Neuroscience Info Framework

Neuroscience Information Framework
There’s a new, free portal to neuroscience information from the NIH called NIF: Neuroscience Information Framework.

NIF is a free, web-based, portal to a wide variety of neuroscience-relevant resources, funded by the National Institutes of Health. We have an extensive registry of over 2500 resources along with a custom web index and literature archive. Through the NIF Data Federation, we provide a direct query of over 40 databases, with new ones being added regularly.

Type a key word on the homepage to see find information about NIH grants, projects, neuroscience tools, and biomedical literature. A search for LSU gives search results from a variety of sources, from grants to clinical trials, even gene info. Other tabs link to web resources and literature from Pubmed.
NIF search for LSU
The NIF registry is a useful way to locate neuroscience research resources from a network curated by the NIH. The Registry could be a starting point to find jobs, mentoring and educational opportunities in the neurosciences.
NIF Registry

You can also recommend neuroscience resources such as materials, training, software, funding, services, data, jobs or people.

The Librarian’s Review:The search results screen can seem a little overwhelming, but clicking on the arrow by ‘log in preferences’ will make the search box disappear. If you’re used to using Excel, the NIF search result interface is similar. Categories can be sorted or removed to customize the view, and results can be exported, which is useful if you want to put them into Refworks or Endnote. Abstracts appear if you hover your mouse too long over the field, which can get annoying when trying to scan results.

Overall, NIF is a useful portal, acting as a clearinghouse for a number of different to resources, tools, grants and programs in neuroscience. The interface is fairly simple to use, though first time users might get overwhelmed by the amount of information available. It’s a good attempt to make a useful, curated portal for a specialty. Would like to see more of this.

NIF: Neuroscience Information Framework
also available under our online resources

Snowball Dye has Neuroscience Use

Love to dye your tongue fun colors with New Orleans snowballs in the Summer? Look closer at the FD&C blue dye no.1 in your bubble gum flavored treat.

Researchers from the University of Rochester Medical Center have discovered that the food additive may protect nerves in the event of spinal cord injury. The report was published in the early edition section of the Proceedings of the National Academy of Sciences yesterday.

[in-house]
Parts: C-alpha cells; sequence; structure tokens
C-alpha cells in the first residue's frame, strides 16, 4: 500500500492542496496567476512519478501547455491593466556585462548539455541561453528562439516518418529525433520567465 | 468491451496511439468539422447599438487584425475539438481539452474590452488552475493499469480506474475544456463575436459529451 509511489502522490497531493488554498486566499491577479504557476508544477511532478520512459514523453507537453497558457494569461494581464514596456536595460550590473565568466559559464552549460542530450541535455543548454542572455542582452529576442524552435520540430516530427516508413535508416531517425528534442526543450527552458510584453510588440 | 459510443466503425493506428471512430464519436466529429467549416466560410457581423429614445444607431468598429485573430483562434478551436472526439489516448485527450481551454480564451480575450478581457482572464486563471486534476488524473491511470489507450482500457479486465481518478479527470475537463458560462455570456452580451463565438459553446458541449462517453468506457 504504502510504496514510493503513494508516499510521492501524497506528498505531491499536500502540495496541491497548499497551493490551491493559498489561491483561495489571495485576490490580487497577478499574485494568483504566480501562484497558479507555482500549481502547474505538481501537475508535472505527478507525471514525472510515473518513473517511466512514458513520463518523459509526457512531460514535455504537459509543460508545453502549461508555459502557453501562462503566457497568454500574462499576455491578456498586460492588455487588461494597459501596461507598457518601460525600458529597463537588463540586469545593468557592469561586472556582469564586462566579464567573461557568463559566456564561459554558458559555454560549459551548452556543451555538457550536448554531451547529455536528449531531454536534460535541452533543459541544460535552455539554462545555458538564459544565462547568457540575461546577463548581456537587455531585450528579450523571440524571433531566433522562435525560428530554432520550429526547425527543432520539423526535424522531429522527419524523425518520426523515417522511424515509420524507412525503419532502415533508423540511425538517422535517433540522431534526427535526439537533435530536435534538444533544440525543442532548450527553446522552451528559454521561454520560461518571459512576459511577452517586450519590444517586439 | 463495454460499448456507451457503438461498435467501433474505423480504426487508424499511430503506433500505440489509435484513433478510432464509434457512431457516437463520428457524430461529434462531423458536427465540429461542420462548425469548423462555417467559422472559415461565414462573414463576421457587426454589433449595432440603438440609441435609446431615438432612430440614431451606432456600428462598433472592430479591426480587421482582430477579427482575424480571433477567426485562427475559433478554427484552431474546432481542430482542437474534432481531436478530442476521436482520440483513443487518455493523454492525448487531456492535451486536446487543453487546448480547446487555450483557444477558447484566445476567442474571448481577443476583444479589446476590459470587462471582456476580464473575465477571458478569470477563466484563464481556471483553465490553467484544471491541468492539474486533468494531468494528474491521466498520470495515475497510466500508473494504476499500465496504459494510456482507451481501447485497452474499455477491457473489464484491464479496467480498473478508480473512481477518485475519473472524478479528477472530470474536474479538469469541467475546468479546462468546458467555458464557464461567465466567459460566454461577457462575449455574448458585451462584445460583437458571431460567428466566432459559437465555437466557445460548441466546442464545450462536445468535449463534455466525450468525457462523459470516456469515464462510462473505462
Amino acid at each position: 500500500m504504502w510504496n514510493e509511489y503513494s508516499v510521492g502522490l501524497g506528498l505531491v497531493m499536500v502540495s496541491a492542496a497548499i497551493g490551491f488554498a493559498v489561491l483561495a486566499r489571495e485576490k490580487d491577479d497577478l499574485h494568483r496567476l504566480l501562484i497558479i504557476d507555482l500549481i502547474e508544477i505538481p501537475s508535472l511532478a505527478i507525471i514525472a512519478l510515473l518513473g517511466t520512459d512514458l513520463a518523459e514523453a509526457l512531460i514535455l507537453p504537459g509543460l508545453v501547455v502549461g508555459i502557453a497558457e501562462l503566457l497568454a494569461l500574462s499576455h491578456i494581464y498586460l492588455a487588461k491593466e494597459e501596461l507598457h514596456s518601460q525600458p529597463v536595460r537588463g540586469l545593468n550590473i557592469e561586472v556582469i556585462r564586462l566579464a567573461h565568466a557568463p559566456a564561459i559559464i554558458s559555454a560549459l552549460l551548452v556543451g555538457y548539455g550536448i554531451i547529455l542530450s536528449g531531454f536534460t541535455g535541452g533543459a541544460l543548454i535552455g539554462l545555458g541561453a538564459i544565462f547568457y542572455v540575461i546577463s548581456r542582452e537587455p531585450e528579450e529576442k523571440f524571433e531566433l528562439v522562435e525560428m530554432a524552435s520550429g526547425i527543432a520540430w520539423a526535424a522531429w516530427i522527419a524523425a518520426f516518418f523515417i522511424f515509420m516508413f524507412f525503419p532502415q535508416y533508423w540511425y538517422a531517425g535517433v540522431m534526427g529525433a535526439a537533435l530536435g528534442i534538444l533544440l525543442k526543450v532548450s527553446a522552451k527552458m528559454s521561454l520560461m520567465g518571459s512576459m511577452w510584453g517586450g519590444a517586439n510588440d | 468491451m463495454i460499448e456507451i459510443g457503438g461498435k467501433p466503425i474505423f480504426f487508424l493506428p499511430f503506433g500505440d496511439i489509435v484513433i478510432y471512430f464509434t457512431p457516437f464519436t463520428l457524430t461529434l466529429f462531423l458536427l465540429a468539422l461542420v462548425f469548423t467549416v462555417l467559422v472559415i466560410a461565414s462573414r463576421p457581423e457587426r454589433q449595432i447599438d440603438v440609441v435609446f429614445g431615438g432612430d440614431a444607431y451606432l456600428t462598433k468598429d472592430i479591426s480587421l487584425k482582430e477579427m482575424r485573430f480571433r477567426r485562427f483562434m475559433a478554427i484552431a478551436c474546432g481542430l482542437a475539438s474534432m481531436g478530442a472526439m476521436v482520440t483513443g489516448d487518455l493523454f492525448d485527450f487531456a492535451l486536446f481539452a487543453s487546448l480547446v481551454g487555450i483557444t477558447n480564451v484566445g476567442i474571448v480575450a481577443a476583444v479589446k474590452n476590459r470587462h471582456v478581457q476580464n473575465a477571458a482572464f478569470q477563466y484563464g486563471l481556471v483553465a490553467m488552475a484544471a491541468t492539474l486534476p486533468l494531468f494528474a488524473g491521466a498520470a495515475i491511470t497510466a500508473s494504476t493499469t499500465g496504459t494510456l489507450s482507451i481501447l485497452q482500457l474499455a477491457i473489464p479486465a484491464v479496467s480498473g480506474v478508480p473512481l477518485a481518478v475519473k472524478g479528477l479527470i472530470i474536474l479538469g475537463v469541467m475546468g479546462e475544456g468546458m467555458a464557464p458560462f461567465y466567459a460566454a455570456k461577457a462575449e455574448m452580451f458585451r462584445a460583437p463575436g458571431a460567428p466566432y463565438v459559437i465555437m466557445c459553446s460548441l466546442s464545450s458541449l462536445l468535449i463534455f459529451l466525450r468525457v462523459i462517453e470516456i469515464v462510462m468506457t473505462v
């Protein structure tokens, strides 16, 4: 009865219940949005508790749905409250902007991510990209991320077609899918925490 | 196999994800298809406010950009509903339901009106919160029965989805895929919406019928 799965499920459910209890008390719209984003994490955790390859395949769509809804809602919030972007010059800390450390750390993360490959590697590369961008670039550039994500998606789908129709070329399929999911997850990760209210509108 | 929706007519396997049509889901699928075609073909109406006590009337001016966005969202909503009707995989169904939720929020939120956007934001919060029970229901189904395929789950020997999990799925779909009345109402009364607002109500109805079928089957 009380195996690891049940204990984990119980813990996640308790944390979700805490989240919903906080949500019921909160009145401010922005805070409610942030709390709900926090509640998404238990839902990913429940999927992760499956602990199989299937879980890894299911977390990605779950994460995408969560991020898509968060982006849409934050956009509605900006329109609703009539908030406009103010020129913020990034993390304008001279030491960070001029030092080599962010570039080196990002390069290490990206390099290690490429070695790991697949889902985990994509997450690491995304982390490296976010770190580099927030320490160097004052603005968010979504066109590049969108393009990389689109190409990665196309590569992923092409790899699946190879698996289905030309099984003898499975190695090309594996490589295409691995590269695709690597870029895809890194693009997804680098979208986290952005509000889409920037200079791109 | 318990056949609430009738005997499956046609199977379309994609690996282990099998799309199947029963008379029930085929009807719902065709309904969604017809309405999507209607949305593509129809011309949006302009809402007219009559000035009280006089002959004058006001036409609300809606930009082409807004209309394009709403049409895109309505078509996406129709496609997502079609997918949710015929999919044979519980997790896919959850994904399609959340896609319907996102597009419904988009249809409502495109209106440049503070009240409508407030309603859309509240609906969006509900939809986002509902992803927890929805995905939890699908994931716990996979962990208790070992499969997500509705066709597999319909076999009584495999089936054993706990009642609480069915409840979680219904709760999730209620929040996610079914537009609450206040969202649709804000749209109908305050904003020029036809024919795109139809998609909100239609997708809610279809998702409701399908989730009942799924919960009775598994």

The only side effect was that the rats turned blue.

Link to the pdf of the article is available to LSUHSC faculty staff & students. It can be accessed off-campus with a valid LSUHSC library barcode & PIN. You can find more information at our remote access webpage.

Zombie Neurobiology

A Harvard Psychiatrist Explains Zombie Neurobiology

In Night of the Living Dead, zombies are brought back from the dead by a “mysterious force” that allows their brains to continue functioning. But how exactly does a zombie brain function? Finally, a Harvard psychiatrist has the answers.

Through education Dr. Steven C. Schlozman is an assistant professor of psychiatry at Harvard Medical School and a lecturer at the Harvard School of Education. He is also an avid sci-fi and horror fan – and, apparently, the world’s leading authority on the neurobiology of the living dead. He has even drafted a fake medical journal article on the zombie plague, which he calls Ataxic Neurodegenerative Satiety Deficiency Syndrome, or ANSD (the article has five authors: one living, three “deceased” and one “humanoid infected”).

Check out some of the scholarly articles Dr. Schlozman has published.

The Ische’ Library has a large selection of Neurobiology books if you would like even more info.

Scratch that Itch!

Nature Neuroscience has released an advance online publication of a study that has been getting press in the popular media. The study identifies specialized cells in the spinal cord which seem to be involved in the sensations of itching and scratching.

**Some links require on-campus access or the use of the Libraries’ remote access service.**